One of our favorite accomplishments during our 25th year of service to incarcerated youth and adoptable dogs came in a four-legged, tail wagging form. On May 15th, a volunteer from a shelter in Modesto, California reached out to us asking if we could take in King, a 5-year-old Pit Bull Mix. The community that King lived in was overcrowded with pit bulls, and people simply did not want to adopt them—with King living in a busy shelter with hundreds of other dogs, the volunteer knew that King would have a better chance with us at Project POOCH. Along with her inquiry, the volunteer sent videos of King playing and interacting beautifully with kids and other dogs. That was when we knew we had to consider taking him. This sweet boy deserved a chance.
At Project POOCH, we like to involve the youth in our program at MacLaren Youth Correctional Facility in the dog selection process as much as possible, so we brought some pictures of King down to the correctional facility and read the youth his bio. They got so excited about the opportunity to work with such a sweet, handsome dog that we knew we had to say yes to King. Pit bulls are often marginalized in the same way that many of our youth are, so our youth were immediately drawn to this adorable boy and able to relate. At Project POOCH, we like helping the “underdogs,” or the dogs who are less likely to be adopted due to breed, age, personality, or health issues, so King was a great fit for our program.
With the decision to save King made, we had a lot of planning to do to prepare him for the long journey ahead of him! We soon learned that getting a dog from California to Oregon would not be easy. Before King could cross state lines, we had to work remotely with a veterinarian in King’s area to make sure that he received all the necessary vaccines and health certificates for his travels. Luckily, the same kind volunteer who introduced us to King’s plight took him to his vet appointments and even dropped him off with the transporters of the Rescue Express Bus, an animal transport service that takes dogs from overcrowded, high-kill shelters to areas where they will be able to thrive. Thus, King began his long, 14-hour journey to a new life.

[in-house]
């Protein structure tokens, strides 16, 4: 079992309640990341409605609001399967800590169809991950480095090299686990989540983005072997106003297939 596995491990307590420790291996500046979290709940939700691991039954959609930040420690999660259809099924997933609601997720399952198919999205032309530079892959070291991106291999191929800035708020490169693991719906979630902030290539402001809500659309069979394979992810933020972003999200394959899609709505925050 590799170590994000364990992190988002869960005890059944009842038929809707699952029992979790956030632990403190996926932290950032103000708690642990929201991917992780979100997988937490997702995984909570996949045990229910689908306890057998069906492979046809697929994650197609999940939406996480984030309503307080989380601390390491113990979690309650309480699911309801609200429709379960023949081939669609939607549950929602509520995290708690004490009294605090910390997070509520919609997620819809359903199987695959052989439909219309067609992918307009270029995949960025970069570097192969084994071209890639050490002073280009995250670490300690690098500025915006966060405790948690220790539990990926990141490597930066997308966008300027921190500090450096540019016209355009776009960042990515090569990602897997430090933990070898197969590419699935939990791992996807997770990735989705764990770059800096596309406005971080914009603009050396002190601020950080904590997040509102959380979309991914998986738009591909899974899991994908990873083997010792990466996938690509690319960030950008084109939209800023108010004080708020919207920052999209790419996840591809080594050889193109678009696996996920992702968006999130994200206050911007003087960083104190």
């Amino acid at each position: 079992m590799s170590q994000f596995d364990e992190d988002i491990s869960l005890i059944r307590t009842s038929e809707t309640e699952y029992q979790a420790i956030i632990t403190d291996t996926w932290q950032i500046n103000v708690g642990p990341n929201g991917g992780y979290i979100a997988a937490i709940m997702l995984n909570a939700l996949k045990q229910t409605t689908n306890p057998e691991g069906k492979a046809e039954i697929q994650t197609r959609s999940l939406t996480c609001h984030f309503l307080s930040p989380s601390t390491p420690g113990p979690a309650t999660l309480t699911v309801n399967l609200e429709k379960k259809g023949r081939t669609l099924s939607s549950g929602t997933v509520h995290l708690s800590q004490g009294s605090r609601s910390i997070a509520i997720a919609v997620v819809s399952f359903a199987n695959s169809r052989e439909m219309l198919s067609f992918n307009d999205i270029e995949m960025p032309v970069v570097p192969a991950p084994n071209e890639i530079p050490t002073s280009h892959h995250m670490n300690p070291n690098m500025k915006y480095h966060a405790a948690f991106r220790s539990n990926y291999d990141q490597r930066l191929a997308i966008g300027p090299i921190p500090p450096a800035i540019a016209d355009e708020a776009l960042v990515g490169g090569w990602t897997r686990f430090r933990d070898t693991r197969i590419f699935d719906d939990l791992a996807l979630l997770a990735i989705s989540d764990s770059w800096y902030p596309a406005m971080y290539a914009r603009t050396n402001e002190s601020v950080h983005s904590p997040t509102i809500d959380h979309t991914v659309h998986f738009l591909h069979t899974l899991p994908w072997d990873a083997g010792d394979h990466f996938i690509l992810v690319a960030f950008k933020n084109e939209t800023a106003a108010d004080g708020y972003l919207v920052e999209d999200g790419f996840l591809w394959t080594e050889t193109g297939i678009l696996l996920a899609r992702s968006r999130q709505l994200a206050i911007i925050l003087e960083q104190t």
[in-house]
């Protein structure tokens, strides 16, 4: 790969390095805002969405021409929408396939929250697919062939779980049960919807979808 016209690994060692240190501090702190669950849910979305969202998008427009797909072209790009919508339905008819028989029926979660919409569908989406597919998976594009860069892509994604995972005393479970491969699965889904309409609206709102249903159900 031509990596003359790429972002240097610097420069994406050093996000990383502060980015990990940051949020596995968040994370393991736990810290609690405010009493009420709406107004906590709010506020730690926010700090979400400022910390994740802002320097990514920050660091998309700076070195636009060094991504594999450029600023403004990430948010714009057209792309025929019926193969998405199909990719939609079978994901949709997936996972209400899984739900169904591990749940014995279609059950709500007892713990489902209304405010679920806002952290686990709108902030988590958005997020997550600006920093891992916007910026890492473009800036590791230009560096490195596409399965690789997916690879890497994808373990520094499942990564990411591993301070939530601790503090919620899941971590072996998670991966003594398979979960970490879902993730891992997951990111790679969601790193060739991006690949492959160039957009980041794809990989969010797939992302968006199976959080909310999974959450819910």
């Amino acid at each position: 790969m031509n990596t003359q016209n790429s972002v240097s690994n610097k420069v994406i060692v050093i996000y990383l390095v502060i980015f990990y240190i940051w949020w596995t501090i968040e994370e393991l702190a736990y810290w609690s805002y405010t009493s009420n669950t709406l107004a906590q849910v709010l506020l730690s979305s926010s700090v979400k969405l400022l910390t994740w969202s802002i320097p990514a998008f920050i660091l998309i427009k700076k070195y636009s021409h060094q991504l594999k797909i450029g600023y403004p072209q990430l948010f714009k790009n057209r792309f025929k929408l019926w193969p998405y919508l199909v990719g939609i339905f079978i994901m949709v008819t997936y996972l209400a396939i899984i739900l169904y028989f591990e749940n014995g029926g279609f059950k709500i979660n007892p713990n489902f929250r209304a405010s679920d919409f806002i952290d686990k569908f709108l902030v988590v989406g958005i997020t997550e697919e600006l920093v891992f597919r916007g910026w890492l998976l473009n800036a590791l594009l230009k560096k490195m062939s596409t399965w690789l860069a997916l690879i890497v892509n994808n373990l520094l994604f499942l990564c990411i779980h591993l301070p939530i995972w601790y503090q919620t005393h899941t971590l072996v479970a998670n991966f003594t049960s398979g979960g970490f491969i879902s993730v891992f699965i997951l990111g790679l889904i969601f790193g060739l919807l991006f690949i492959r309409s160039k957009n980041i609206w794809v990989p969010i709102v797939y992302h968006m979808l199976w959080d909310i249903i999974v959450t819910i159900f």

King was scheduled to arrive at the bus stop in Tualatin in the middle of the night, where POOCH founder Joan Dalton was eagerly awaiting his arrival. Between providing basic care for the animals being transported and traffic, transport timelines can often get messy. We were soon notified that the bus was running behind schedule, so Joan patiently waited in her car for a few hours not knowing what to expect. Just after dawn, with Joan’s excitement brewing, the bus rolled up, and off came King, with a big smile on his face and his tail wagging, even after such a long journey.
King still had one more leg left in his arduous adventure! It was time for him to make his way to the Kennel with Joan. It’s a couple months since his arrival, and King has settled in nicely. King is currently living happily with the youth, who train him, groom him, feed him, and play with him daily while he awaits his forever home. He is doing well with his training that he even gets to go back to the living units with the youth, where he sleeps at night. King absolutely loves following the youth around wherever they go, and he even tried agility for the first time while at Project POOCH. He recently represented Project POOCH at an outreach event at Fido’s Tap House in Tualatin, where he made so many new friends. King passed his canine good citizen test and is now just waiting for the right family to take him home. Three potential adopters came to look at him last week, and we are confident that he will find his forever home soon.
Thank you to each and every one of you whom have supported Project POOCH and our mission for the past 25 years. Without you, we would not be able to rescue dogs like King, who may not have had a chance otherwise. Because of your kindness and generosity, we are not only able to take dogs from local shelters in the area that are deemed “unadoptable” and turn them into great pets, but we were also able to rescue dogs from other states where the need is greatest. Because of your support, our youth are able to learn patience, responsibility, and compassion by working with dogs of different breeds, sizes, ages, and personality types. Here’s to 25 more years of helping dogs and youth!